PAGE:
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  • Protein study suggests drug side effects are inevitable
    A new study of both computer-created and natural proteins suggests that the number of unique pockets – sites where small molecule pharmaceutical compounds can bind to proteins – is surprisingly small, meaning drug side effects may be impossible to avoid. The study also found that the fundamental biochemical processes needed for life could have been enabled by the simple physics of protein folding.
  • Cancer drugs an unexpected ally in the battle against malaria
    In the fight against malaria, cancer drugs are far from being considered a useful tool. But new research at Seattle BioMed reveals that liver cells, which are first infected by Plasmodium parasites after their transmission by mosquito bite, actually behave in similar ways to cancer cells. The work also shows that with the help of cancer drugs, the liver can become a hostile environment for the malaria parasite. This exciting new development is published in this month’s issue of the journal Cell Reports.
  • Metformin may lower cancer risk in people with type 2 diabetes
    A commonly prescribed diabetes drug, metformin, reduces the overall cancer risk in people with Type 2 diabetes, a large systematic review study finds.
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Podcasts

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Webinars

  • The Promise of Epigenetics in Early Stage Drug Discovery
    Epigenetic targets are exciting to drug discovery scientists because they hold great potential across a wide spectrum of therapeutic areas. The field of epigenetics focuses on the investigation of enzymes that alter gene expression through modification of their target substrates, usually through the addition or removal of methyl or acetyl groups. High-throughput assays to identify agents capable of modifying the action of such enzyme targets has, in the past, proven to be challenging due to the relatively small molecular alterations in addition to the possibility of sequential modifications, leading to multiple end products. As such, high-throughput bioassays that allow the direct, concurrent quantification of multiple modification states are attractive. The RapidFire platform enables high-throughput mass spectrometric analysis of native molecules from in vitro reactions by performing on-line desalting in seconds, as opposed to HPLC, which requires minutes. Moreover, the RapidFire system can be connected to any mass spectrometer providing unparalleled versatility in reaction detection.
  • Integrated Quant / Qual for In-vivo Discovery Bioanalysis using Hybrid Quadrupole-Time-of-Flight Mass Spectrometry
    Ultra high performance liquid chromatography (UHPLC) coupled with orthogonal acceleration hybrid quadrupole-time-of-flight (QqTOF) mass spectrometry is an emerging technique offering new strategies for the efficient screening of new chemical entities (NCE) and related molecules at the early discovery stage within the pharmaceutical industry.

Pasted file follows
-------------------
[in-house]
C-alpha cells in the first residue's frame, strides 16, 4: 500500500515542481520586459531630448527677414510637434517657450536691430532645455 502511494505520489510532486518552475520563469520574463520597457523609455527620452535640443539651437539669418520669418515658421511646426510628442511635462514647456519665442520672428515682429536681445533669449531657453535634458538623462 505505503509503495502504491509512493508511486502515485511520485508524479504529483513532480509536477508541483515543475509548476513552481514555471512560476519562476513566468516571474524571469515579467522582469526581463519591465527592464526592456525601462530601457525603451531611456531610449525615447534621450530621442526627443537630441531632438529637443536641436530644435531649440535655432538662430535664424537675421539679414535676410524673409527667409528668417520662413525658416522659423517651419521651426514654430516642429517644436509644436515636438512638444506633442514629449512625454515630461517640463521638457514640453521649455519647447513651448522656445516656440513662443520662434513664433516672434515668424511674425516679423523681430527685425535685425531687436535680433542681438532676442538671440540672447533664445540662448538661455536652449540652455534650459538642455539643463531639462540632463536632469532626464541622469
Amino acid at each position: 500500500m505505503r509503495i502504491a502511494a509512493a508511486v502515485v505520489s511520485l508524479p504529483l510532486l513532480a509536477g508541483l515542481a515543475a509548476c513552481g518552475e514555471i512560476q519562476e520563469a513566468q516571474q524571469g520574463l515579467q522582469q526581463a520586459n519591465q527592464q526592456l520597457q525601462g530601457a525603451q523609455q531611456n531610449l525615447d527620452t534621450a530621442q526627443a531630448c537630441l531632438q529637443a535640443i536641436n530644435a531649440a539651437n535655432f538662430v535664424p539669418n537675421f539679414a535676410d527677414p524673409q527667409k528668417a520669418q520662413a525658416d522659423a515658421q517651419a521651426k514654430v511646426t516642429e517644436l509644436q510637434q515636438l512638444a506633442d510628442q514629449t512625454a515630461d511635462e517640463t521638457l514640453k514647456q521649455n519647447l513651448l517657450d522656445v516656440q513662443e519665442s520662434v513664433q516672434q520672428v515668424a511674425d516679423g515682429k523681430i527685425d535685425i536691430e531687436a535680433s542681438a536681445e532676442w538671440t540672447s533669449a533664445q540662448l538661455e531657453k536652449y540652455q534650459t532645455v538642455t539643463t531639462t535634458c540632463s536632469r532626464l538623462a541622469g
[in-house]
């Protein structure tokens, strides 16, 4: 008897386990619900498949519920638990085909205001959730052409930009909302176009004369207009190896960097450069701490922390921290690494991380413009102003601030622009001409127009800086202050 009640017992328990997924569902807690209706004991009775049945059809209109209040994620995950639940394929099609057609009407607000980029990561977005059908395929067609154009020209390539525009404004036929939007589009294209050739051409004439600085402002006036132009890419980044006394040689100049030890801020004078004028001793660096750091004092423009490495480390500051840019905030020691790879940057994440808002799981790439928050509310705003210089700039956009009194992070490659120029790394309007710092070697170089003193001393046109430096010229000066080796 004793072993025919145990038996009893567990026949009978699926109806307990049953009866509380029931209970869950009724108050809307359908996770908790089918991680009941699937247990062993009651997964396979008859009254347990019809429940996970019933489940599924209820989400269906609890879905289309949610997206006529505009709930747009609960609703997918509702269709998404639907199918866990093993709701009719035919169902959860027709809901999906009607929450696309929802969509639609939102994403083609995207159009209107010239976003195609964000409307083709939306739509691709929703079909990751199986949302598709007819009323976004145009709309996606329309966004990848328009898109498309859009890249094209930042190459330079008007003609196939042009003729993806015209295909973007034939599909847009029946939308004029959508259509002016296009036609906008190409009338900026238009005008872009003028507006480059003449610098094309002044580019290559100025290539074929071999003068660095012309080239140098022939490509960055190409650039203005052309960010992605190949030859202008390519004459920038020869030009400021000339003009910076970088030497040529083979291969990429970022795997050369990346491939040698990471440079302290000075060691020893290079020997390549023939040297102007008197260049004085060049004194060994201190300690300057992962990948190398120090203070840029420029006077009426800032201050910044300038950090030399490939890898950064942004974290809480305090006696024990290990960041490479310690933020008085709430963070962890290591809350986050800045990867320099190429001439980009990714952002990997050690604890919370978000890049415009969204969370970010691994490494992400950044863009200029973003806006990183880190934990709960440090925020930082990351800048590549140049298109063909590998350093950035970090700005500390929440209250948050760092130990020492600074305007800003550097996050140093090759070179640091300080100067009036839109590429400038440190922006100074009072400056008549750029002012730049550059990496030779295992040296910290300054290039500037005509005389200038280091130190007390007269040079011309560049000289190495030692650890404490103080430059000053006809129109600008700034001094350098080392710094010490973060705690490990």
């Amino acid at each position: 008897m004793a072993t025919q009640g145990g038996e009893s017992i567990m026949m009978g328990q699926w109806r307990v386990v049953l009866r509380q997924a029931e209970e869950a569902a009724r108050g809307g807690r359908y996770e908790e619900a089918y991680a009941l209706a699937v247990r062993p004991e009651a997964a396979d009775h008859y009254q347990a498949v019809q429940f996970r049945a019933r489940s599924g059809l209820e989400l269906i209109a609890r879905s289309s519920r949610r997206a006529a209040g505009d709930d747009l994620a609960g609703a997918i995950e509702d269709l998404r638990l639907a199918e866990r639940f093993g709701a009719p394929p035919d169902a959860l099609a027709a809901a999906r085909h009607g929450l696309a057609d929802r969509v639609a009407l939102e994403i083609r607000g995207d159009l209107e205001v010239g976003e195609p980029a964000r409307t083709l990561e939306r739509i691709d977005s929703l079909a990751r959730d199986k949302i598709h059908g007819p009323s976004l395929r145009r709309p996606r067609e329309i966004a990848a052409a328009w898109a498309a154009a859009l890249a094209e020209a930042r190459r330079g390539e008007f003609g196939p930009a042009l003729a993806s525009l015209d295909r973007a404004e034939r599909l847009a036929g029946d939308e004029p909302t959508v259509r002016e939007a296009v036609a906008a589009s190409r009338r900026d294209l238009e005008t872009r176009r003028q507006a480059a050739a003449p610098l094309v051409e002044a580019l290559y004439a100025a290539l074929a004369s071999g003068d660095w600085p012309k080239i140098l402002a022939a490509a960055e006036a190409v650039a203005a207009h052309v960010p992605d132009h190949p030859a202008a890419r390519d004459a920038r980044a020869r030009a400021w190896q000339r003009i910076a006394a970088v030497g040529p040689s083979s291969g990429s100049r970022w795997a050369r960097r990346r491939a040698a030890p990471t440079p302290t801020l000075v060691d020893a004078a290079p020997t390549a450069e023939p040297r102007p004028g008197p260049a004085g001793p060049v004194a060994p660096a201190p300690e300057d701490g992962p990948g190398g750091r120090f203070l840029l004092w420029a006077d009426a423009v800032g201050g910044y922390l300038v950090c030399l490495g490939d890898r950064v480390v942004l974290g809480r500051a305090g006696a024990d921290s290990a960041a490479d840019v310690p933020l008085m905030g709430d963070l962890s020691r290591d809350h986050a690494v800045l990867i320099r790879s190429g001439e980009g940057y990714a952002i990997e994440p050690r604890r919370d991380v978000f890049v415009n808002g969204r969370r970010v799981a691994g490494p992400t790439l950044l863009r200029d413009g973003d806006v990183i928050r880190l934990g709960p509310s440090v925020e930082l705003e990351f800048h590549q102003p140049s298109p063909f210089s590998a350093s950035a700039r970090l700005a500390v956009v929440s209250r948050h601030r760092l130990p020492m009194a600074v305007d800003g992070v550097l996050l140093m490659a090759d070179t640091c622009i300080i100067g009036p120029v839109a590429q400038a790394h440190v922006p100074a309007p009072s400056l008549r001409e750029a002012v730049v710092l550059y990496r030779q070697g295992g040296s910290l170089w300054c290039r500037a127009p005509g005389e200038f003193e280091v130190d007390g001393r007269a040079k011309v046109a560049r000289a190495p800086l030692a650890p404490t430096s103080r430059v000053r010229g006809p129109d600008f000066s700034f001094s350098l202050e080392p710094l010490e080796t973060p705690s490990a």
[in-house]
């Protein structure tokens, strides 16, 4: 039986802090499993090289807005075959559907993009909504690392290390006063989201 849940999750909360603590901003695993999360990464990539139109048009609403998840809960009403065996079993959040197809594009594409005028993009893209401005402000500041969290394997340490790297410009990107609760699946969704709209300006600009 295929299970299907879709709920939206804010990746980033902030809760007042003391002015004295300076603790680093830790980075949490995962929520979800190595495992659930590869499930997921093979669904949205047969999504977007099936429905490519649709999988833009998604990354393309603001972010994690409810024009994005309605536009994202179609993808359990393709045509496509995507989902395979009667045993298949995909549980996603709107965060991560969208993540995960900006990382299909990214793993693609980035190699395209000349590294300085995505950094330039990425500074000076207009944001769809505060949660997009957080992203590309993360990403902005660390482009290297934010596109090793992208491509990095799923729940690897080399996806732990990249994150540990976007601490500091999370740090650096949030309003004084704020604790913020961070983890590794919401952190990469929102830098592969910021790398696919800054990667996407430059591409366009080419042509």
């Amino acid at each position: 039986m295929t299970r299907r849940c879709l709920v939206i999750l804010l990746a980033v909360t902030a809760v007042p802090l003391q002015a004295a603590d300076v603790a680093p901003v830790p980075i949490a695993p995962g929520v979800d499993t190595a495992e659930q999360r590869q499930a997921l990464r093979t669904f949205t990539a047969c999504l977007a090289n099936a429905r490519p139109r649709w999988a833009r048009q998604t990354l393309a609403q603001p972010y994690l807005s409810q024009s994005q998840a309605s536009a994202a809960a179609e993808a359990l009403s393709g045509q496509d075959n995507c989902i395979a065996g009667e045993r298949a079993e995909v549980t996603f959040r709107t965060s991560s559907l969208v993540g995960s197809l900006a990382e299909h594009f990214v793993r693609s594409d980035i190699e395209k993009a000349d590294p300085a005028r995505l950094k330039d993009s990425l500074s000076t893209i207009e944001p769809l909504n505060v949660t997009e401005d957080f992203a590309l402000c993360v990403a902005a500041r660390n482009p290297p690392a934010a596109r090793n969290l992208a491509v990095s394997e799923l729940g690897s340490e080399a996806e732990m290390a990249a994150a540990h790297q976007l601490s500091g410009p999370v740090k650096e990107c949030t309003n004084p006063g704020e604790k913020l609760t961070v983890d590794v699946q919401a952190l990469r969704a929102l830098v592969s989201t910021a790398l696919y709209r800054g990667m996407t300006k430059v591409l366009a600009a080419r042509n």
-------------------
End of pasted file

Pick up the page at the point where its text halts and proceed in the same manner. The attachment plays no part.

• Drug Delivery: enabling technology for discovery and development
    The integration of pharmacodynamic and pharmacokinetic parameters in non clinical pharmacology studies is a key aspect in drug discovery for efficacy and safety assessment, in the particular for the translation from the non clinical to the clinical field. Modeling the profile of plasma exposure achieved with the intended therapeutic route often requires the use of intravenous infusion. In addition, in most cases infusion parameters (infusion rate, volume, duration and sequences) need to be customized to achieve the appropriate pattern of plasma drug exposure. When pharmacodynamic parameters are recorded by telemetry, the use of implantable pumps rather than external pumps is necessary to preserve the improvement in physiological data recording offered by telemetry.
  • Part 2: How has HR-MS technology fundamentally changed the way we study drug biotransformation and disposition?
    AB SCIEX is proud to present the 2nd installment of a Global 4-Part Live Webinar Series exploring novel and dynamic workflows for Metabolite Identification & Drug Metabolism solutions as it pertains to the 4 main stages of the drug discovery and development paradigm, Lead Discovery, Late Stage Discovery, Early Development and Late Stage Development. Part 2 of this webinar series will focus on how HRMS technology has fundamentally changed the way metabolite biotransformations are investigated in Lead Discovery.
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